Helping Those Who Carry American Roots Music’s Oldest Traditions
What We Do
For more than a quarter-century, the Music Maker Foundation has tended the roots of American music. This is how we do it.
Photo by Aaron Greenhood.
More Than 500 Musicians Served Since 1994
Music Maker Foundation seeks out the carriers of America’s oldest roots music traditions. We develop long-term relationships with senior artists who are extremely knowledgeable and show excellence in those traditions.
Our programs serve the most vulnerable artists — those marginalized by age, poverty, race, gender, etc. — because these are the artists least likely to have the resources to share their musical messages with the world. They have difficulty accessing broader audiences and often lack the tools needed to reach their creative potential.
Since 1994, we have served over 500 musicians whose work spans the entire history of American music: blues, gospel, folk, singer-songwriter, Appalachian string band and Native American. Our primary focus is on musicians 55 years and older, and we provide financial grants only to those making less than $25,000 per year, or who face a crisis. We also work with some emerging musicians, often in collaboration with senior artists who want to carry their traditions forward.
Excellence is contagious, and when we bring artists together in collaboration, we raise the bar for artists individually and their art forms collectively.
Music Maker is unique in being an arts organization that also supplies human services. We do this because we believe an artist’s health and welfare is critical to their ability to create and perform.
We strive to meet artists where they are and help them get where they want to go. When we take on a new partner artist, we discuss their wishes and professional goals — and any health or quality of life issues that might hold them back. We have a social worker who can help them stabilize any problem areas in health, housing, etc.
Music Maker supports their creative process through professional development grants and services. Our musicians deserve quality instruments and the ability to play with top-notch sidemen. We provide both. We book, finance and manage high-quality performances that build their careers. Through us, musicians meet producers and record labels, and we work to document their stories and artistry in audio, video and still photography. Music Maker has a permanent archive in the Southern Folklife Collection of the Wilson Library at the University of North Carolina to preserve this work and make it accessible in perpetuity.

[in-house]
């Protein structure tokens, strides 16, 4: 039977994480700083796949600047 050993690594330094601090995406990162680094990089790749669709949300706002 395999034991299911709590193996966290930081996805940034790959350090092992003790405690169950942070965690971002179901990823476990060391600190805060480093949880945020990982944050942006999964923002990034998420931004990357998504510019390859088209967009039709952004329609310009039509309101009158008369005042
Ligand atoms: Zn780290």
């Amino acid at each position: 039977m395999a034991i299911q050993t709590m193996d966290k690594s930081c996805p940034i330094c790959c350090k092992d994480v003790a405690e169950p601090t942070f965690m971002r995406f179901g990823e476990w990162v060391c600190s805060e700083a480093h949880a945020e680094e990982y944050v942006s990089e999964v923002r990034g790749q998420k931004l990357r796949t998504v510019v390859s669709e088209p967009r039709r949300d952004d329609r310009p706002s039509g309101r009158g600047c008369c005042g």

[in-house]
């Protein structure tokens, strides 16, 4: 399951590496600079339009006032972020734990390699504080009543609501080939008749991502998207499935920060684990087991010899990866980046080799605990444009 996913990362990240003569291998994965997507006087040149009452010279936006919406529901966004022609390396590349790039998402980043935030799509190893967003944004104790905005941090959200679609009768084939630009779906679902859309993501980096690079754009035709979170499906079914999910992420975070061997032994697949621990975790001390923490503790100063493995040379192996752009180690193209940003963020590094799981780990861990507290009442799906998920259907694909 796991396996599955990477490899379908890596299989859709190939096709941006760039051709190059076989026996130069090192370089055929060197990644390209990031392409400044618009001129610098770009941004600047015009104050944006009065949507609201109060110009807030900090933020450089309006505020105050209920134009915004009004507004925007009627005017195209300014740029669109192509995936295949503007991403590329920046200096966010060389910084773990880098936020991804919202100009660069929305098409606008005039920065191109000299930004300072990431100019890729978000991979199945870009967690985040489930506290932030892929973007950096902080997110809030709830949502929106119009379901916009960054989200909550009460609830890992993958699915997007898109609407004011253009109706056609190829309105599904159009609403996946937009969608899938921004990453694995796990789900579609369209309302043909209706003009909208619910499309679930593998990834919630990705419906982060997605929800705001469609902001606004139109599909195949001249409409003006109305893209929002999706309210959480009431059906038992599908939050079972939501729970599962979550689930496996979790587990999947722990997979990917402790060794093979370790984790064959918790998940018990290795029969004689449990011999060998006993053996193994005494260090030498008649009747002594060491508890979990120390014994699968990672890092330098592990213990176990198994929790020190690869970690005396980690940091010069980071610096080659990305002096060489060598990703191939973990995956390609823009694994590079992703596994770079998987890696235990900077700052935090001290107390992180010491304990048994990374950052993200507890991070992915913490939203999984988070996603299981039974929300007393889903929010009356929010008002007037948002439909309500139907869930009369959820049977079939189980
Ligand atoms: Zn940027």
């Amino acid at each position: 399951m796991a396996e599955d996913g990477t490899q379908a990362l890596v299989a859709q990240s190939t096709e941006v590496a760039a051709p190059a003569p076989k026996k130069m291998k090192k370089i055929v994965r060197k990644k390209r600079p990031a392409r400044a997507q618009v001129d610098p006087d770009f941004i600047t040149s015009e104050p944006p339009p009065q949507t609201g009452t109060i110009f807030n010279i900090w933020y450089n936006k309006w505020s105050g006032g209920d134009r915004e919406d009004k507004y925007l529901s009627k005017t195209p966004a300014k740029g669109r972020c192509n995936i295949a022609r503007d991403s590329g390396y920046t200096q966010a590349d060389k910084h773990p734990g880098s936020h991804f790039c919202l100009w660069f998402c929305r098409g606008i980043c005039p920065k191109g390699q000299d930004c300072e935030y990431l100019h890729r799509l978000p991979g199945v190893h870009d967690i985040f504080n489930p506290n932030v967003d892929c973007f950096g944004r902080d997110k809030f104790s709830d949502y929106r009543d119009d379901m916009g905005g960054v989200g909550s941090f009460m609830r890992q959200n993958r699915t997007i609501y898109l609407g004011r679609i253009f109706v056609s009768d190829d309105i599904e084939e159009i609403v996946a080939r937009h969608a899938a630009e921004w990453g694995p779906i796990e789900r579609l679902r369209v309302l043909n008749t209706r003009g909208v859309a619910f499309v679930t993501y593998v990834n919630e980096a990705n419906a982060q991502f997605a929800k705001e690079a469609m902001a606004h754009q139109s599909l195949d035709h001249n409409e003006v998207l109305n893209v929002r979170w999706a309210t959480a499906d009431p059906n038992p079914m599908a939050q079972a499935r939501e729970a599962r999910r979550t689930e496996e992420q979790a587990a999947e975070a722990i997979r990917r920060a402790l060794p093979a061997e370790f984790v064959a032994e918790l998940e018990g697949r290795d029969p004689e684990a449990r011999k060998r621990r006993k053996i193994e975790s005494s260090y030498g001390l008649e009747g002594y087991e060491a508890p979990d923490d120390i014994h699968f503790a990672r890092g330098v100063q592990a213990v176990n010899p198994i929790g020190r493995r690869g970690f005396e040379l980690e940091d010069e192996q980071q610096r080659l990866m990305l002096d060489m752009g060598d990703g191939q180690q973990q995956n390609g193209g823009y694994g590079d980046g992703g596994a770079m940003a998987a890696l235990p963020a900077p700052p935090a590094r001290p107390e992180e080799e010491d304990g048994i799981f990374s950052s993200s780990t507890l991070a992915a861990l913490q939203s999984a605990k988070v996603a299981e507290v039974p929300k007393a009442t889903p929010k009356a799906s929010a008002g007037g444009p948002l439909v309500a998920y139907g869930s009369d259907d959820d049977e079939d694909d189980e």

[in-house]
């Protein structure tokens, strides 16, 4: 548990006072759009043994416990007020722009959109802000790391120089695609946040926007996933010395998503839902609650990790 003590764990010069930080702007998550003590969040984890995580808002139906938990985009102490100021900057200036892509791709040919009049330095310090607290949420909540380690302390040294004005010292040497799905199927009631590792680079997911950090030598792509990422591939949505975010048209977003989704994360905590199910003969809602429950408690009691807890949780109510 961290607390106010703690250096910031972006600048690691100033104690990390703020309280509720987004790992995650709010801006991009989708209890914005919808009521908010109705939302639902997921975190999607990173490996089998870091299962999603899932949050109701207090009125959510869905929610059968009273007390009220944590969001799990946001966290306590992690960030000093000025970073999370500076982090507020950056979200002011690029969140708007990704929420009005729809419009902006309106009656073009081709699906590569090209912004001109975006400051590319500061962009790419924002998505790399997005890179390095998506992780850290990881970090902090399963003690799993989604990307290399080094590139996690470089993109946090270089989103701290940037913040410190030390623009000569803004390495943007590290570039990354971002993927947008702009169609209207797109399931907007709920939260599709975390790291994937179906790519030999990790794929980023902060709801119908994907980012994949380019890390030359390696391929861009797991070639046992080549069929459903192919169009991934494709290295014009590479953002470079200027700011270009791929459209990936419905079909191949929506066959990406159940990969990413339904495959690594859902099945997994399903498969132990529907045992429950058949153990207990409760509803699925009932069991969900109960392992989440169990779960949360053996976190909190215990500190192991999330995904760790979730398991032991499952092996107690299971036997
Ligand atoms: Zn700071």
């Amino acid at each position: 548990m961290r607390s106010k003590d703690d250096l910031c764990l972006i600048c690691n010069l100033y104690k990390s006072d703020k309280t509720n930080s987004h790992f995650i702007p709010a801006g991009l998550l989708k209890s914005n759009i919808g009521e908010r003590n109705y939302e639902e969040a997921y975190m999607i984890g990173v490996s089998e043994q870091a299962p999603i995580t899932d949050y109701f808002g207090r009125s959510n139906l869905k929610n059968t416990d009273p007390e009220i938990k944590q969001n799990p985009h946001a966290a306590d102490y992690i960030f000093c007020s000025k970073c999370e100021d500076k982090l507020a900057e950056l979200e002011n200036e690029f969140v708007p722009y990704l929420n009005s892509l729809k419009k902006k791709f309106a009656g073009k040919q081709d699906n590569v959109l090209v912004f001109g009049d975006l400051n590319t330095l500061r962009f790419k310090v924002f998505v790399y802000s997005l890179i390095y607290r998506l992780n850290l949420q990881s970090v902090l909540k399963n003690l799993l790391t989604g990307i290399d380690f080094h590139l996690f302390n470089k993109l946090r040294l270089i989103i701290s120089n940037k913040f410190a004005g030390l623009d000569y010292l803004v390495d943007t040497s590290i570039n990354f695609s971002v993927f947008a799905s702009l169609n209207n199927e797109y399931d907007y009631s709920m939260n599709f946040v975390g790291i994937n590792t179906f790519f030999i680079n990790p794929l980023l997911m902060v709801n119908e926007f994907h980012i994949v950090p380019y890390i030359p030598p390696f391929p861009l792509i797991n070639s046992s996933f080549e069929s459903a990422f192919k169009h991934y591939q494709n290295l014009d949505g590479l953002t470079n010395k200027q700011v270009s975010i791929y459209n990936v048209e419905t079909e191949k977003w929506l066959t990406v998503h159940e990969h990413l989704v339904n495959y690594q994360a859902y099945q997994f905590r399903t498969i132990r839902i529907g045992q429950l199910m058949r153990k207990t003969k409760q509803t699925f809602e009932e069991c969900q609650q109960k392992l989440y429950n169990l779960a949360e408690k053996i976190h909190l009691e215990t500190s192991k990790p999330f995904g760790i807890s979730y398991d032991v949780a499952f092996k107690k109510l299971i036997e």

Music Maker works hard to promote the careers and legacies of the musicians who have contributed so much to our nation’s cultural fabric. Music Maker understands artists do not create in a vacuum and that community-centered efforts can profoundly impact the artist, as well as their families and neighbors.
So new generations can understand American musical traditions, we educate the public and build new audiences for roots music. We engage with major media outlets and maintain a strong digital communications strategy to share our musicians’ work and performances. We engage youth with performances and workshops to help these artists pass the torch of American song to the next generation. Most significantly, we create and tour exhibitions and live musical programs in museums and cultural centers across the country, with a focus on rural, underserved communities.
Music Maker's programs work in concert to sustain the health and creativity of the musicians we serve while educating Americans about the richness our nation's culture.
SustenanceTo ensure that the day-to-day needs of the most vulnerable artists are met, we provide grants and social services to musicians who are in crisis or who live in chronic poverty.
PerformanceTo help our artists build their careers, their income and their skills through touring, we book shows for them and provide management services and professional development.
EducationTo ensure that American roots music is always accessible to current and future generations, we mount exhibitions, stage youth engagement programs and provide archival preservation services.